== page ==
: Kyodo News Agency reports during Deputy Secretary of Defense Paul Wolfowitz’s visit to Japan that government officials admitted a revision of the National Defense Outline is imminent and that Japan will deploy new missile defenses from 2006.

: Bush-Koizumi summit at Crawford, Texas.  Two leaders confirm that nuclear weapons in North Korea are intolerable; that they will not give in to North Korean blackmail; and that complete, verifiable, and irreversible nuclear dismantlement was their joint goal.

: Osaka appeals court overturns ruling by a previous lower court relieving the Japanese government of responsibility for compensating victims of boat accident at the end of World War II killing 524 Koreans being sent back to Korea

: DPRK defector testifies before Congress that over 90 percent of North Korean missile technology is smuggled into the country through Japan.

: LDP lawmakers introduce legal revisions for discussion that would enable Japan to implement sanctions against the DPRK as necessary.

: At a rally for families of Japanese abductees, JDA chief supports a tough approach to the DPRK and promises that Japan would not be “blackmailed.”

: JDA Director General Ishiba Shigeru meets Indian DM Fernandes to discuss North Korean-Pakistani nuclear and missile cooperation.

: Yomiuri Shimbun reports that DPRK proposal at the April Beijing talks included Japan-DPRK normalization as a precondition for ending its nuclear program.

: Assistant Secretary of State James Kelly debriefs Japanese officials on Beijing talks.

: Outspoken Tokyo Gov. Ishihara calls the DPRK a “terrorist state” because of its kidnappings, missile sales, and drug-smuggling.

: Koizumi calls for DPRK to heed resolution on human rights abuses in North Korea passed by UN Human Rights Commission.

: Deputy Chief Cabinet Secretary Abe reaffirms that progress in Japan-North Korea normalization talks cannot occur without resolution of the abduction issue.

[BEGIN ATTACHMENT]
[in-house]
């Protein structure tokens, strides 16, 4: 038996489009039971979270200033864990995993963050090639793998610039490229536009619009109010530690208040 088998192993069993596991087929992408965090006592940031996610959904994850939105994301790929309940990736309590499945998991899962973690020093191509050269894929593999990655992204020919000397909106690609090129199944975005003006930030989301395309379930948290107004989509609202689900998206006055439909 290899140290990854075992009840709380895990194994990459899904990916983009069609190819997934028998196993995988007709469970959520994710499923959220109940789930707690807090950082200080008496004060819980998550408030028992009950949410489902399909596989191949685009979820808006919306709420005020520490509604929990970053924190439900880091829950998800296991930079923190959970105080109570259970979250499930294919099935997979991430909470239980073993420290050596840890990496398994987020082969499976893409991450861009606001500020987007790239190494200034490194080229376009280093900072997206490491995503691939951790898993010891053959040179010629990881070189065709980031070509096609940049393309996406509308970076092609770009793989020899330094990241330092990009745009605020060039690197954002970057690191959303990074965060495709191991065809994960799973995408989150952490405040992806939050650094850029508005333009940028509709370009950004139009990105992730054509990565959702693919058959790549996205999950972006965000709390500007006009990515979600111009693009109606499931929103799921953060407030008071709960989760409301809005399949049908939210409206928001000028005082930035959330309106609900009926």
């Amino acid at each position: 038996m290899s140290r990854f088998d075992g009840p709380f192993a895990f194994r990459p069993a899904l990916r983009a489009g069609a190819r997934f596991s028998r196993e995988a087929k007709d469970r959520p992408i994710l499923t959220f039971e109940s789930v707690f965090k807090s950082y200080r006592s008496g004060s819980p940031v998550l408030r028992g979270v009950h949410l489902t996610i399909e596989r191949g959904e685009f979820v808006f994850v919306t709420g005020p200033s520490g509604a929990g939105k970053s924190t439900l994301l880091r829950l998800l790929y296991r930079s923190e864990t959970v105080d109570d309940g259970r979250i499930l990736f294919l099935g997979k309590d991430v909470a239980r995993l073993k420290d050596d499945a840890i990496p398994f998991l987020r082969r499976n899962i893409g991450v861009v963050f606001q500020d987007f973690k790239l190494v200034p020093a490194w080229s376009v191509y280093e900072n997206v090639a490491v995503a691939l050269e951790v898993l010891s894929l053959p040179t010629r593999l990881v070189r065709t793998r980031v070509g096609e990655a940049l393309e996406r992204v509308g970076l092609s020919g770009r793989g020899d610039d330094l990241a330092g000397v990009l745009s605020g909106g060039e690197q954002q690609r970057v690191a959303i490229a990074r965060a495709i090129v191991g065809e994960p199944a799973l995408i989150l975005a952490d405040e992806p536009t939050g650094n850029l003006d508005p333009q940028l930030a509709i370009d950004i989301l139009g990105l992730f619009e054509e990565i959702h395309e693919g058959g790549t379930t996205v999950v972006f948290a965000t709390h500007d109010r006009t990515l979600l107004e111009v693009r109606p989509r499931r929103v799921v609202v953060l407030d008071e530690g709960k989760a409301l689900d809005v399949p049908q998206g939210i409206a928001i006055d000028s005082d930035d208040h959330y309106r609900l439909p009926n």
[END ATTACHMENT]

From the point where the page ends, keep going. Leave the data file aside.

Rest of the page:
: Koizumi welcomes news of trilateral U.S.-DPRK-PRC talks on the nuclear crisis in Beijing April 23.  Expresses hope that Japan will be involved in future talks.

: Chief Cabinet Secretary Fukuda welcomes North Korea’s apparent shift in policy toward accepting multilateral talks.

: In Japan, Koizumi and Russian DM Ivanov call on North Korea to allow international inspectors to monitor nuclear facilities.

: Japanese officials note that North Korea’s withdrawal from the NPT may not be official because Pyongyang did not fulfill the second condition for withdrawal, which is to notify all signatories.

: KCNA broadcast warns Japan against remilitarizing based on its support of the U.S. in the war against Iraq, warning Japan that it is within “striking distance” of North Korea.

: Mainichi Shimbun reports that Japanese fighters sought to intercept an unidentified aircraft that flew into Japanese airspace without authorization on April 1.

: Korean Central News Agency (KCNA) broadcasts condemn Japan for March 28 military satellite launches as a violation of the Kim-Koizumi Pyongyang Declaration and as the start of a new arms race in Asia.

: In a Washington Post interview, Japanese PM Koizumi supports the Bush administration’s policy toward North Korea, stating that the likelihood of a hostile outcome to the crisis is small.

Date Range